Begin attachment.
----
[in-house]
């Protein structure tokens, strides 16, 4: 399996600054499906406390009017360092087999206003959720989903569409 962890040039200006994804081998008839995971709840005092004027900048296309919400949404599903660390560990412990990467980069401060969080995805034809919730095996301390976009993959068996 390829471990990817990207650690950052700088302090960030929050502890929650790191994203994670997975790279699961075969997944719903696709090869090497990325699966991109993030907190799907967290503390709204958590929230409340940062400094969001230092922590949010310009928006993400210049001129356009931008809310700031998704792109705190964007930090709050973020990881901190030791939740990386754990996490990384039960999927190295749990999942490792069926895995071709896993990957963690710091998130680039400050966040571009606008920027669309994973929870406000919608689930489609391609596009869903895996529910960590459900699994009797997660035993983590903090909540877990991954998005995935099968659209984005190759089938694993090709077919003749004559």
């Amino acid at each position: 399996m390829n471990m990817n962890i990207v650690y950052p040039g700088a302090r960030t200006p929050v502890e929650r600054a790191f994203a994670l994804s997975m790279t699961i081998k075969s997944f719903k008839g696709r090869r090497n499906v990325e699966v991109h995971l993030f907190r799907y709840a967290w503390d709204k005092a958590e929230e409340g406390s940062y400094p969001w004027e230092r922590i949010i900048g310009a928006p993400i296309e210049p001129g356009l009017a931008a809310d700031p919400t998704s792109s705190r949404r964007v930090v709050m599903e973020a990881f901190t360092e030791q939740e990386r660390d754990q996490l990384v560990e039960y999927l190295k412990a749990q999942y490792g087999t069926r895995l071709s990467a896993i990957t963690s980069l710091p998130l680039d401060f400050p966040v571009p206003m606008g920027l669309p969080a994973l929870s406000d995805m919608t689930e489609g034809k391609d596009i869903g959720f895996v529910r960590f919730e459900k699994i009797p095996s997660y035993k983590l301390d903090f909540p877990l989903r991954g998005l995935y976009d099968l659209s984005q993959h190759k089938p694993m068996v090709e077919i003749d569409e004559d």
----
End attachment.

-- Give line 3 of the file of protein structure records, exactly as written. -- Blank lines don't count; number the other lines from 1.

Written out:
């Amino acid at each position: 399996m390829n471990m990817n962890i990207v650690y950052p040039g700088a302090r960030t200006p929050v502890e929650r600054a790191f994203a994670l994804s997975m790279t699961i081998k075969s997944f719903k008839g696709r090869r090497n499906v990325e699966v991109h995971l993030f907190r799907y709840a967290w503390d709204k005092a958590e929230e409340g406390s940062y400094p969001w004027e230092r922590i949010i900048g310009a928006p993400i296309e210049p001129g356009l009017a931008a809310d700031p919400t998704s792109s705190r949404r964007v930090v709050m599903e973020a990881f901190t360092e030791q939740e990386r660390d754990q996490l990384v560990e039960y999927l190295k412990a749990q999942y490792g087999t069926r895995l071709s990467a896993i990957t963690s980069l710091p998130l680039d401060f400050p966040v571009p206003m606008g920027l669309p969080a994973l929870s406000d995805m919608t689930e489609g034809k391609d596009i869903g959720f895996v529910r960590f919730e459900k699994i009797p095996s997660y035993k983590l301390d903090f909540p877990l989903r991954g998005l995935y976009d099968l659209s984005q993959h190759k089938p694993m068996v090709e077919i003749d569409e004559d």